House Democrats tried unsuccessfully late Thursday night to ram through a bill restoring most of the cuts made to nonprofits – with a hike to the personal income tax imbedded in the proposal.
“We will not stand for this sham and we are leaving this chamber and we will see you tomorrow morning,” said House Minority Leader Danny Short (R-Seaford).
Short and 15 other Republicans walked out of the House chamber about half an hour before midnight as Democrats tried to blame them for tens of millions of dollars of potential cuts to senior centers, fire companies and nonprofits.
Disclosure: Delaware First Media Corporation, the parent company of Delaware Public Media, received $90,000 from the grants-in-aid budget during the current fiscal year.
Just minutes before, Democrats held a 10-minute committee hearing – without public or legislative comment – on their proposal that would stick upper-income earners with higher taxes to restore part of the cuts.
State taxpayers would only be able to collect 50 percent of their itemized deductions. In all, the plan would bring in in $55.7 million this year and $172.8 million when fully implemented in fiscal year 2019.
While finalizing its proposed operating budget, the Joint Finance Committee left no extra money for these grants, saying they need more tax revenue.
Nonprofit leaders flooded Legislative Hall Thursday, rallying outside on the east steps and loudly rejecting such cuts to anyone within earshot.
“So we’re taking action tonight. We cannot let hundreds of thousands of Delawareans who rely on grant-and-aid services down,” said JFC co-chair Rep. Melanie George Smith (D-Bear).
The grants-in-aid bill would still take a 20 percent across the board cut under the plan, despite the new taxes more than paying for the roughly $46 million bill as it stands now.
With Republicans leaving their seats spinning during the roll call, 25 Democrats didn’t have the 31 votes needed to pass the bill.
House Speaker Pete Schwartzkopf (D-Rehoboth Beach) and other legislative leaders attempted to hammer out a deal during most of this session, but talks collapsed in recent weeks.
“We tried the “Delaware Way” for five months and we were this close to doing something positive in this building when [Republicans] chose to turn around and walk away,” Schwartzkopf said.
Earlier in the day, the GOP delivered their final offer: raising personal income tax rates across the board and leaving itemized deductions in place, but having it expire after a year.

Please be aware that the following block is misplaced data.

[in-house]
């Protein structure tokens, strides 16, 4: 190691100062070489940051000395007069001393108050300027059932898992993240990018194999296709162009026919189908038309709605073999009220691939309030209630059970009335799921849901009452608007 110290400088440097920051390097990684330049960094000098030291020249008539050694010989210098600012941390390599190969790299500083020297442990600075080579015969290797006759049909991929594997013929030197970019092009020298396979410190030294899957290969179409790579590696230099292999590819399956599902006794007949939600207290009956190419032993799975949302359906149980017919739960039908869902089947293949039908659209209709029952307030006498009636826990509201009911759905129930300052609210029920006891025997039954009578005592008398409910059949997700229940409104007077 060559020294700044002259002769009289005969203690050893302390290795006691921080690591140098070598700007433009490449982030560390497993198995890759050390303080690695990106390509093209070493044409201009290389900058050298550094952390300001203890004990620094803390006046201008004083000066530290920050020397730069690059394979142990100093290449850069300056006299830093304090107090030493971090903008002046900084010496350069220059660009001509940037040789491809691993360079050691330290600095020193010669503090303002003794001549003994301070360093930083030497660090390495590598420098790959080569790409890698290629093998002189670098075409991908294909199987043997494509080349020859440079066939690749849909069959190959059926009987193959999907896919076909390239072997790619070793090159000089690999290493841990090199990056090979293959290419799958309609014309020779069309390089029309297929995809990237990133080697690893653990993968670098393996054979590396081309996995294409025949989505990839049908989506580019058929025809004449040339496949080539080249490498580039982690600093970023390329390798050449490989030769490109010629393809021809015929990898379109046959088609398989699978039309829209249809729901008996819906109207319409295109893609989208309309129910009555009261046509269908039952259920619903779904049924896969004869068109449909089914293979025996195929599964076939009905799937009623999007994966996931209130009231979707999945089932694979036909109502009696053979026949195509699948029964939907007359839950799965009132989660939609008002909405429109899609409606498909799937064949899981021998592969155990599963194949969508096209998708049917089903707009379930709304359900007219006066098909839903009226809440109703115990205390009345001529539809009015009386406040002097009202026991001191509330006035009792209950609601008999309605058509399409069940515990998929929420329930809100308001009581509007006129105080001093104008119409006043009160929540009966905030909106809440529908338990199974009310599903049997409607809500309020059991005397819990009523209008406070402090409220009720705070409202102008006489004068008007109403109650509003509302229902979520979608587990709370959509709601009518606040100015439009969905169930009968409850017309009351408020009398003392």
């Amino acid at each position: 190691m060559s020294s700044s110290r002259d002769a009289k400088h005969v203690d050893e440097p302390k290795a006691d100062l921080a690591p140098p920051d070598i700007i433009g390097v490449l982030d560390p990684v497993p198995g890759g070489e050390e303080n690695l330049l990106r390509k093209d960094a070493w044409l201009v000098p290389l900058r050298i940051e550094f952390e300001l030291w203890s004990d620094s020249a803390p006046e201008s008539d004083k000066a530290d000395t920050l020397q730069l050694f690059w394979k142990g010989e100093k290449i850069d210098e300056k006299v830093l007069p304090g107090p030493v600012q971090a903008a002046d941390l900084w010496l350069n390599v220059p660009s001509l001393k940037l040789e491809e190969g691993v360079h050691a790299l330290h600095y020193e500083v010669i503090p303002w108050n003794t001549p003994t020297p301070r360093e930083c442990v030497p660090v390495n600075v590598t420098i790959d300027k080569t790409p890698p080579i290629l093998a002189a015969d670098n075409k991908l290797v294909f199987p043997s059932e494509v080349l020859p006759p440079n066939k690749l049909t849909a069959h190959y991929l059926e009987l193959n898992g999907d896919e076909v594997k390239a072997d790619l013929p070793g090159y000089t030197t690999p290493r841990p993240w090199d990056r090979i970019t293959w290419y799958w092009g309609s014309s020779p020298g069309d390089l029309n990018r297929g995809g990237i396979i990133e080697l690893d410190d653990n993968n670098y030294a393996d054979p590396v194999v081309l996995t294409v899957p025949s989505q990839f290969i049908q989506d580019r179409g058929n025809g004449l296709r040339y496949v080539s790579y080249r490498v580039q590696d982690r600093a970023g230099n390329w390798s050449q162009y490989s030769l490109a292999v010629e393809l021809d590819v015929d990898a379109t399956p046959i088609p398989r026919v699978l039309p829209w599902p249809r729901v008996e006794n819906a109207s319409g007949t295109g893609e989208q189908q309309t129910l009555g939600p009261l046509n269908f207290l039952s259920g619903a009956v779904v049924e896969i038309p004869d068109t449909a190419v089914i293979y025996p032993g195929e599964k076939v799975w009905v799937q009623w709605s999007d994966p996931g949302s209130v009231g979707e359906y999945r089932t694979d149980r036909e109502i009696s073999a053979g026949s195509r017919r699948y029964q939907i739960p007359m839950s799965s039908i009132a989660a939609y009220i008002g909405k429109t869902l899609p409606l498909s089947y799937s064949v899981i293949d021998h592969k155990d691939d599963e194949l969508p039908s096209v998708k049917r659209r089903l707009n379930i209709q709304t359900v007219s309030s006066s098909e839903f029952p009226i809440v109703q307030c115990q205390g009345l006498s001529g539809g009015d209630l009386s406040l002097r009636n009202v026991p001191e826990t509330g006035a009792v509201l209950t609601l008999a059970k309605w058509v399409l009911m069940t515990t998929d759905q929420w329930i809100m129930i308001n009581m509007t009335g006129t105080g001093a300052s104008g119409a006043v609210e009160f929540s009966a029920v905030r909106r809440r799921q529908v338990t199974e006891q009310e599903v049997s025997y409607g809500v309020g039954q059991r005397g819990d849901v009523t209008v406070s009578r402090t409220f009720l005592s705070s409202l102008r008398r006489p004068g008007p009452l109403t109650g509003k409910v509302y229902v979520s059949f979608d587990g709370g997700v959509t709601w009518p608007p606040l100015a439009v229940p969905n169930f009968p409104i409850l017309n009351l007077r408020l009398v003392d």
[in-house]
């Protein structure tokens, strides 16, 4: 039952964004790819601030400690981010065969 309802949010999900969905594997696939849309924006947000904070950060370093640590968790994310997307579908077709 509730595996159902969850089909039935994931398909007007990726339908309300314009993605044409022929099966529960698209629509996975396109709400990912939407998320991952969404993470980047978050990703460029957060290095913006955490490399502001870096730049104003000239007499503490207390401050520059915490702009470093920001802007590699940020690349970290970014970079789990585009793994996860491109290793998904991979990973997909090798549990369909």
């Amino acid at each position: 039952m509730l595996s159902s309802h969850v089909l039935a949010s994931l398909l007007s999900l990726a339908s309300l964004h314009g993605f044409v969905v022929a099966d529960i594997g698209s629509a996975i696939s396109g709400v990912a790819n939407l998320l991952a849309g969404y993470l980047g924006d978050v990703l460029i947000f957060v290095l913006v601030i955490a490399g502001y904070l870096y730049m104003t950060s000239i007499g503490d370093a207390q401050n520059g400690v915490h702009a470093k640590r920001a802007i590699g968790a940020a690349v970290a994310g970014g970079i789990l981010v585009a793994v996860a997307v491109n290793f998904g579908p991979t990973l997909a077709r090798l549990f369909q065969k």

In exchange, Republicans want changes to prevailing wage – though not a complete moratorium for public school districts and local governments.
The changes to prevailing wage would make it so certain pay scales couldn’t be locked in permanently – which is possible under current law.
The offer would also adopt measures raising alcohol and tobacco taxes, while making further cuts to state employee health benefits outlined in Gov. John Carney’s (D) proposed budget, which the Joint Finance Committee avoided.
Carney and other members of his party quickly rejected it.
The governor met with GOP leaders Thursday morning, telling them that a sunset on tax increases were “unacceptable,” and that such a move compromises any kind of structural fix to Delaware’s budget.
“When I was in Washington, if I had a nickel for every time a Republican said to me that they want consistency in the long-term around tax policy and regulatory policy, I’d be a millionaire and that’s exactly what my budget provides,” he said.
Carney cancelled a meeting with legislative leaders later in the day, saying in a statement, "We've met Republicans more than halfway. We have agreed to spending reforms and cost containment. They are hung up on a single issue - prevailing wage - that is not related to our operating budget. We're serious about moving forward when they are.
When asked why he thinks Democrats tried to cram such their late night proposal through, Short said, “I think they’ve been embarrassed by the fact that they haven’t been able to run this government effectively.”
He says he will introduce his own fully funded grants-in-aid bill Friday, finding the necessary money through further cuts to a yet-to-be introduced operating budget.
Lawmakers have yet to pass an operating budget and could have a long night ahead of them if they fail to reach a deal.